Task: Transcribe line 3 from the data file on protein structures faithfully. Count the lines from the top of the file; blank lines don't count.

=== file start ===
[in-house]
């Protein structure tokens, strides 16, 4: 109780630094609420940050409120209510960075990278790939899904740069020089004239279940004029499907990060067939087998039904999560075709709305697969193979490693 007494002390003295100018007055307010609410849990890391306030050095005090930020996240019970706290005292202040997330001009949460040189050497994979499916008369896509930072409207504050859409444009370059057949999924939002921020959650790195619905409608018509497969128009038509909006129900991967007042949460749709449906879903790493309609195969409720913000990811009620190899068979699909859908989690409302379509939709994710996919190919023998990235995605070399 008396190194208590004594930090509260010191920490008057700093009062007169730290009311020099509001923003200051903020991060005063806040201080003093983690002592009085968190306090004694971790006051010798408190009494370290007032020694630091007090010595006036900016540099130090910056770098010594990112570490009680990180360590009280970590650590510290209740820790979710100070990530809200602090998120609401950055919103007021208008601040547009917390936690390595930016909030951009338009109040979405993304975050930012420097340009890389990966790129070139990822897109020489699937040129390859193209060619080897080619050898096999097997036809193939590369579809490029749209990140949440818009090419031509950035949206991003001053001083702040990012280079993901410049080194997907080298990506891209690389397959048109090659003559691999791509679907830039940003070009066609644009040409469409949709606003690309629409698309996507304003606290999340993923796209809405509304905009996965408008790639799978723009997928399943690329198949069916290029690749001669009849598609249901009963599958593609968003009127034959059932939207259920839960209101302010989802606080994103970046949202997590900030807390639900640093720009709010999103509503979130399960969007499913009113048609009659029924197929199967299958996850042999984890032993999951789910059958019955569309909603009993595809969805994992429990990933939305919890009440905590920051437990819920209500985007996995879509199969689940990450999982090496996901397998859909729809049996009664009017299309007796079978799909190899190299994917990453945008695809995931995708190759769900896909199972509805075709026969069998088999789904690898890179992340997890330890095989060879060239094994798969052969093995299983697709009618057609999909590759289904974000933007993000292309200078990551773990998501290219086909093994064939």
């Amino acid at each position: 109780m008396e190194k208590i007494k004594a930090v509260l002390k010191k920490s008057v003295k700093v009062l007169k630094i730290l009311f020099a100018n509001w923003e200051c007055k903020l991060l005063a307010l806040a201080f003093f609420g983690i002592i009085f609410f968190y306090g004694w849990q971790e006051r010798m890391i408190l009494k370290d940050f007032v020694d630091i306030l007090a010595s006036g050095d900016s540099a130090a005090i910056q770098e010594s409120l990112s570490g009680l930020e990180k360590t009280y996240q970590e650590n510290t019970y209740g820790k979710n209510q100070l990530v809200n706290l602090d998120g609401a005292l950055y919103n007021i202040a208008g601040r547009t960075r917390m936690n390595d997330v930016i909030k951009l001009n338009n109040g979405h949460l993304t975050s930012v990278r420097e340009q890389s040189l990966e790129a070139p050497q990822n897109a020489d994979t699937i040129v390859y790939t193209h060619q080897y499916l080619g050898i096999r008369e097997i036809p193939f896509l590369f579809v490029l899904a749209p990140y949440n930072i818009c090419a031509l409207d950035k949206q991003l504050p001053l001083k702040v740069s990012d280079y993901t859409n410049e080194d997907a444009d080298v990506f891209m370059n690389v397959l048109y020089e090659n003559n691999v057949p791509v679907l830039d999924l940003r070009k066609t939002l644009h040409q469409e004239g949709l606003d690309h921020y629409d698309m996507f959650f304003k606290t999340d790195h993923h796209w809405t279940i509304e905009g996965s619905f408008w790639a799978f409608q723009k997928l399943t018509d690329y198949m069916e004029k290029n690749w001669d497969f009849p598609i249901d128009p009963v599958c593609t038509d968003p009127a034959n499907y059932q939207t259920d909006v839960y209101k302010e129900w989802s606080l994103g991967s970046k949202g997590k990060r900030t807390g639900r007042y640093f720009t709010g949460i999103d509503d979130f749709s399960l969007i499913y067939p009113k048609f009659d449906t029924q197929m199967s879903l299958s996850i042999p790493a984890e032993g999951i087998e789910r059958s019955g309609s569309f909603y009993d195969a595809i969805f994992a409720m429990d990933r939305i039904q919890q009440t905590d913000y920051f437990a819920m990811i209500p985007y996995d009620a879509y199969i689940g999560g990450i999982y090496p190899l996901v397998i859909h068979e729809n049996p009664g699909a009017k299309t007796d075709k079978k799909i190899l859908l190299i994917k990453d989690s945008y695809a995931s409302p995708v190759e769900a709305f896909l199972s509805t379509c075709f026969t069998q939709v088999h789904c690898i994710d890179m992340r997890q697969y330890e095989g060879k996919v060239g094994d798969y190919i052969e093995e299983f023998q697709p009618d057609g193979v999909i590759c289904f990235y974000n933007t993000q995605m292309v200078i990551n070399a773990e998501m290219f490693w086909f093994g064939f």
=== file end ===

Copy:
């Amino acid at each position: 109780m008396e190194k208590i007494k004594a930090v509260l002390k010191k920490s008057v003295k700093v009062l007169k630094i730290l009311f020099a100018n509001w923003e200051c007055k903020l991060l005063a307010l806040a201080f003093f609420g983690i002592i009085f609410f968190y306090g004694w849990q971790e006051r010798m890391i408190l009494k370290d940050f007032v020694d630091i306030l007090a010595s006036g050095d900016s540099a130090a005090i910056q770098e010594s409120l990112s570490g009680l930020e990180k360590t009280y996240q970590e650590n510290t019970y209740g820790k979710n209510q100070l990530v809200n706290l602090d998120g609401a005292l950055y919103n007021i202040a208008g601040r547009t960075r917390m936690n390595d997330v930016i909030k951009l001009n338009n109040g979405h949460l993304t975050s930012v990278r420097e340009q890389s040189l990966e790129a070139p050497q990822n897109a020489d994979t699937i040129v390859y790939t193209h060619q080897y499916l080619g050898i096999r008369e097997i036809p193939f896509l590369f579809v490029l899904a749209p990140y949440n930072i818009c090419a031509l409207d950035k949206q991003l504050p001053l001083k702040v740069s990012d280079y993901t859409n410049e080194d997907a444009d080298v990506f891209m370059n690389v397959l048109y020089e090659n003559n691999v057949p791509v679907l830039d999924l940003r070009k066609t939002l644009h040409q469409e004239g949709l606003d690309h921020y629409d698309m996507f959650f304003k606290t999340d790195h993923h796209w809405t279940i509304e905009g996965s619905f408008w790639a799978f409608q723009k997928l399943t018509d690329y198949m069916e004029k290029n690749w001669d497969f009849p598609i249901d128009p009963v599958c593609t038509d968003p009127a034959n499907y059932q939207t259920d909006v839960y209101k302010e129900w989802s606080l994103g991967s970046k949202g997590k990060r900030t807390g639900r007042y640093f720009t709010g949460i999103d509503d979130f749709s399960l969007i499913y067939p009113k048609f009659d449906t029924q197929m199967s879903l299958s996850i042999p790493a984890e032993g999951i087998e789910r059958s019955g309609s569309f909603y009993d195969a595809i969805f994992a409720m429990d990933r939305i039904q919890q009440t905590d913000y920051f437990a819920m990811i209500p985007y996995d009620a879509y199969i689940g999560g990450i999982y090496p190899l996901v397998i859909h068979e729809n049996p009664g699909a009017k299309t007796d075709k079978k799909i190899l859908l190299i994917k990453d989690s945008y695809a995931s409302p995708v190759e769900a709305f896909l199972s509805t379509c075709f026969t069998q939709v088999h789904c690898i994710d890179m992340r997890q697969y330890e095989g060879k996919v060239g094994d798969y190919i052969e093995e299983f023998q697709p009618d057609g193979v999909i590759c289904f990235y974000n933007t993000q995605m292309v200078i990551n070399a773990e998501m290219f490693w086909f093994g064939f």